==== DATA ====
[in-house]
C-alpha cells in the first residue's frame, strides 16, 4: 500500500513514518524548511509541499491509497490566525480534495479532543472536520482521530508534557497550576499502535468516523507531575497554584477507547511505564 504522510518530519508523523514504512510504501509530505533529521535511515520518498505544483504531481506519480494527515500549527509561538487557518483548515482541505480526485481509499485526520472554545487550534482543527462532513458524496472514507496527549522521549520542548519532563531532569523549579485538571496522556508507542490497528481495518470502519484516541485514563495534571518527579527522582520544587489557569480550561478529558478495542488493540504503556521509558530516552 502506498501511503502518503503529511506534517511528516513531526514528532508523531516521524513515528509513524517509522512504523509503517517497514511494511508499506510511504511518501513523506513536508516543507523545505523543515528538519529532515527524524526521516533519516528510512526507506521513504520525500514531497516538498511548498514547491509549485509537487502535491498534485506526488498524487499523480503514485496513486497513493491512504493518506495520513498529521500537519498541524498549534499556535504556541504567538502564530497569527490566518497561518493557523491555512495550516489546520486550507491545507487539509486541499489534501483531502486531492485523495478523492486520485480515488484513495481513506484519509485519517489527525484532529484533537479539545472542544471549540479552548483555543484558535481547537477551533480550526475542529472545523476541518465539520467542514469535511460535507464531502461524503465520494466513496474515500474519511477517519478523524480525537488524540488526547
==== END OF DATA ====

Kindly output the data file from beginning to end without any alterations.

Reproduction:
[in-house]
C-alpha cells in the first residue's frame, strides 16, 4: 500500500513514518524548511509541499491509497490566525480534495479532543472536520482521530508534557497550576499502535468516523507531575497554584477507547511505564 504522510518530519508523523514504512510504501509530505533529521535511515520518498505544483504531481506519480494527515500549527509561538487557518483548515482541505480526485481509499485526520472554545487550534482543527462532513458524496472514507496527549522521549520542548519532563531532569523549579485538571496522556508507542490497528481495518470502519484516541485514563495534571518527579527522582520544587489557569480550561478529558478495542488493540504503556521509558530516552 502506498501511503502518503503529511506534517511528516513531526514528532508523531516521524513515528509513524517509522512504523509503517517497514511494511508499506510511504511518501513523506513536508516543507523545505523543515528538519529532515527524524526521516533519516528510512526507506521513504520525500514531497516538498511548498514547491509549485509537487502535491498534485506526488498524487499523480503514485496513486497513493491512504493518506495520513498529521500537519498541524498549534499556535504556541504567538502564530497569527490566518497561518493557523491555512495550516489546520486550507491545507487539509486541499489534501483531502486531492485523495478523492486520485480515488484513495481513506484519509485519517489527525484532529484533537479539545472542544471549540479552548483555543484558535481547537477551533480550526475542529472545523476541518465539520467542514469535511460535507464531502461524503465520494466513496474515500474519511477517519478523524480525537488524540488526547